A "Dam" Fun Fling Past Review

By (Independent: Critical Race and Sexuality Studies, Brandeis University) - abroad from 09/01/2013 to 12/15/2013 with

SIT Study Abroad: Netherlands - International Perspectives on Sexuality and Gender

What did you gain/learn from your experience abroad? Was it worthwhile?
I learned a lot about the Netherlands, the United States by comparison and myself. This experience was amazing but definitely more so on the personal level than an academic one. I suggest anyone looking to expand and explore themselves in a new, safer environment to consider this program. Particularly queer and allied folk. I had never sat in a classrom where the majority is supportively queer and I miss it everytime I enter a classroom back on this campus.

Personal Information

How much international exposure did you have prior to this program? 2 weeks - 1 month

Review Your Program

* Overall educational experience

Academic rigor, intensity, resources, etc.

This program features fascinating topics and reading material. There are plenty of PDF readings I hope to return to when I have time in the future. My biggest complaint is the lack of in-depth discussion regarding said material. Many times lecturers came in and either made no direct reference to the assigned reading or they spoke ad nauseum about what was included in the reading. In both cases, discussion lacked which made many classes feel like non-interactive speeches.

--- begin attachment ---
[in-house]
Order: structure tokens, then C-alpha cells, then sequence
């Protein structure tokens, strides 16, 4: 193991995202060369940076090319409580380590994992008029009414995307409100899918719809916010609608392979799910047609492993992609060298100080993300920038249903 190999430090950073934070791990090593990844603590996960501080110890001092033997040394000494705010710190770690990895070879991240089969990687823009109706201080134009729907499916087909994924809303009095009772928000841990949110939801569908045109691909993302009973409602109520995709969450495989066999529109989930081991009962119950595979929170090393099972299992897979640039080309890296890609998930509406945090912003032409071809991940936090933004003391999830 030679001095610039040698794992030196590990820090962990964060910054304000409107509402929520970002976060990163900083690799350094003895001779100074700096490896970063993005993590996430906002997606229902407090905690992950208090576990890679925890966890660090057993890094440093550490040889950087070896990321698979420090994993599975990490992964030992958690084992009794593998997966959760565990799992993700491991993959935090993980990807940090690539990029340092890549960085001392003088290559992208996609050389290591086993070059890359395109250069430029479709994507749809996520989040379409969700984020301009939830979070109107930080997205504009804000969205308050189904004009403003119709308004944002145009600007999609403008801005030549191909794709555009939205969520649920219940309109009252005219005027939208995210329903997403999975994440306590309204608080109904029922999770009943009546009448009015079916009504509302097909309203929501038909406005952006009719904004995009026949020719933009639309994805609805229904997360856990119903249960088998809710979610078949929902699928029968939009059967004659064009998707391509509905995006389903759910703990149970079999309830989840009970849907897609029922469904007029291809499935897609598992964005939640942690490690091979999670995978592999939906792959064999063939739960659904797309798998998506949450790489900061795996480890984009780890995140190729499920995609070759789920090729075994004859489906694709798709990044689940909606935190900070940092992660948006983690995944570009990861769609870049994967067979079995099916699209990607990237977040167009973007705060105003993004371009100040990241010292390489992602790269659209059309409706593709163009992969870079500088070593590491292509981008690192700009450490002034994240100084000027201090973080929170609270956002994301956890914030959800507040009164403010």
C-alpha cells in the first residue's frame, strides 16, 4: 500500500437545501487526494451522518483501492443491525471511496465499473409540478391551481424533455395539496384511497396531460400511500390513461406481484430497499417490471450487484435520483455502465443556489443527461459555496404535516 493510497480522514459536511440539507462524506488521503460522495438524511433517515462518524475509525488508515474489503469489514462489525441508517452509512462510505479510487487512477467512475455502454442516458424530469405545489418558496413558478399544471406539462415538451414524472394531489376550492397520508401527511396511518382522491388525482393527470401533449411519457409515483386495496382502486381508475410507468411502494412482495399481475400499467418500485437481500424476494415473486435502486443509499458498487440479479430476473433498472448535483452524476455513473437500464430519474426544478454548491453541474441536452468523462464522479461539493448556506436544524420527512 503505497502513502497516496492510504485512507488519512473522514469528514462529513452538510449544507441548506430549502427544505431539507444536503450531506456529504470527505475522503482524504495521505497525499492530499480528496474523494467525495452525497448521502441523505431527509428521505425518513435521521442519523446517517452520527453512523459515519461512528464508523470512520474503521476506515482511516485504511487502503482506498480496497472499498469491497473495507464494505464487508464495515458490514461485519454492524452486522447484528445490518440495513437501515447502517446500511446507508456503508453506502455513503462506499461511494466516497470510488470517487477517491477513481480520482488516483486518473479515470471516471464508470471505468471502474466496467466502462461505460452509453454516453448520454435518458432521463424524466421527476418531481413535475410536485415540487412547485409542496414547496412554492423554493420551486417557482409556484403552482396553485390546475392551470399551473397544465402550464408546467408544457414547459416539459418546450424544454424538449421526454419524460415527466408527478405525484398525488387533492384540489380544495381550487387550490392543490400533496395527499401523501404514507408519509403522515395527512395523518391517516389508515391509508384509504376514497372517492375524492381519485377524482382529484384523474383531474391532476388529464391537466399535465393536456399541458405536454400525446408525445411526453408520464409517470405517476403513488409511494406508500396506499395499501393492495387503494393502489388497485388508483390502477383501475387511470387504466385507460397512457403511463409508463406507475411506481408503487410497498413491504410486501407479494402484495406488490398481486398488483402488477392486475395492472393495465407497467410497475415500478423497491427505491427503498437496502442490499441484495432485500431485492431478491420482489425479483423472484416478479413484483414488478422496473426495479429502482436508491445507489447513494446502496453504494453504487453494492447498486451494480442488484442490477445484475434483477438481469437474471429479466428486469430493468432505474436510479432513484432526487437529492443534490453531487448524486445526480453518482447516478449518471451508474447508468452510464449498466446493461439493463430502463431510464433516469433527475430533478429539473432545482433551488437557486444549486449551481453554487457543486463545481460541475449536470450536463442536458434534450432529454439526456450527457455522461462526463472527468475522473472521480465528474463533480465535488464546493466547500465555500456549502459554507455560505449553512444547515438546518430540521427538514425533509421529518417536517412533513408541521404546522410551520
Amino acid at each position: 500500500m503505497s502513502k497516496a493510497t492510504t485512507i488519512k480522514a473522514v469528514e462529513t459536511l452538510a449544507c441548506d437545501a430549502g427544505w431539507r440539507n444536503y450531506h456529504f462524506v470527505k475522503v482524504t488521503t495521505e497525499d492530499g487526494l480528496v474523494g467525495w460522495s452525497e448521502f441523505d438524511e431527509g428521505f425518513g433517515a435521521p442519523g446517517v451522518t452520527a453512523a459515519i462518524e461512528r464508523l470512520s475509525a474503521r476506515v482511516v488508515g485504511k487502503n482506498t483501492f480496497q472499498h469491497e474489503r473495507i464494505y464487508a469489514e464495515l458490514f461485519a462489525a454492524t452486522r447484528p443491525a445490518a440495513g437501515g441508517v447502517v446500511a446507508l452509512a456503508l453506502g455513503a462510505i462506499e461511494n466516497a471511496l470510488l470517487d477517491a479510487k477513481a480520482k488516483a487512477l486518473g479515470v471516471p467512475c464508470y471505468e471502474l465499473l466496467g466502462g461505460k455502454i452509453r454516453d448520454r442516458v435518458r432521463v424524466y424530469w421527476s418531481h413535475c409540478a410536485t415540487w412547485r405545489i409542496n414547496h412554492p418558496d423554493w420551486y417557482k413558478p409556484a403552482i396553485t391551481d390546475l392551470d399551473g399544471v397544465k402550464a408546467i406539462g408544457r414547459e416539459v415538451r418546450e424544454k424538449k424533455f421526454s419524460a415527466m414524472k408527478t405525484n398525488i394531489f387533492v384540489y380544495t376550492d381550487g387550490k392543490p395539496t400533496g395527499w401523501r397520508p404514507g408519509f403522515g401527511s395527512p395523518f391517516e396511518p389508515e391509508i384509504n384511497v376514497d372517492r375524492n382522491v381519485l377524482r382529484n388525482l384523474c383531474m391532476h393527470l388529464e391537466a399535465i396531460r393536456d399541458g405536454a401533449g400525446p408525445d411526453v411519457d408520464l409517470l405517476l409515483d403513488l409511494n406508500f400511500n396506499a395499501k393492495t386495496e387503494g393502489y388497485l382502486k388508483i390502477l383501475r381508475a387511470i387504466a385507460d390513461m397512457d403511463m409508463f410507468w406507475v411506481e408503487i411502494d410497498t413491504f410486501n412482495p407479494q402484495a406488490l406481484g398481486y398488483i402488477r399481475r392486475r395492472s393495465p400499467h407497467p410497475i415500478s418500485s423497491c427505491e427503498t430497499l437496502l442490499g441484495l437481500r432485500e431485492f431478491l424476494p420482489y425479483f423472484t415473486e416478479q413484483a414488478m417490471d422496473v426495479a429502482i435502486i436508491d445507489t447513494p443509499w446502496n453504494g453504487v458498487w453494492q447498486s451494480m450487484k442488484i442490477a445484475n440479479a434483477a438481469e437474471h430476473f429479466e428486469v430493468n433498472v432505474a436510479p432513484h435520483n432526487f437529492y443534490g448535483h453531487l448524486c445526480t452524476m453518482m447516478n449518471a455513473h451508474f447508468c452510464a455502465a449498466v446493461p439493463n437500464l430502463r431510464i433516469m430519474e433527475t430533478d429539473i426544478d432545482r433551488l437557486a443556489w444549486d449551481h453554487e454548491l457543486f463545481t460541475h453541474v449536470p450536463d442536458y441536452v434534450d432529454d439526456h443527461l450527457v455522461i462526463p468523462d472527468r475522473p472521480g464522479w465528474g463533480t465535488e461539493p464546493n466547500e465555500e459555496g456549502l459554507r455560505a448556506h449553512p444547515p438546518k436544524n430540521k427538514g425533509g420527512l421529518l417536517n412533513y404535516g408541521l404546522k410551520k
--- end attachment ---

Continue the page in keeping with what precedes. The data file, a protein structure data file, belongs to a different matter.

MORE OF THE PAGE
* Host Country Program Administration

On-site administration of your program

The staff were very friendly and constantly open to feedback. I appreciated being able to address issues in a way that focused on resolution as opposed to defensive confrontation. One thing to improve upon is not letting lecturers shorten our free time (lunch/end of the day hours). Students need to respect their schedules but I believe it needs to be mutual -- I should not be unable to set a lunch date or after class appointment because a lecturer could go overtime without my consent.

* Housing:

How satisfied were you with your living arrangements?

I really enjoyed my living space in Amsterdam West. Although being closer to the city would have been ideal, my 15 minute bike commute was often enjoyable (except during heavy rain) since it allowed me to listen to music and take in the scenery.

* Food:

The food was pretty good. It's a very bread/sandwich with cheese friendly society. Sometimes lunches got boring since it's the same selection everyday, but I definitely appreciated the staff purchasing different meats to add to the sandwiches.

* Social & Cultural Integration:

How integrated did you feel with the local culture?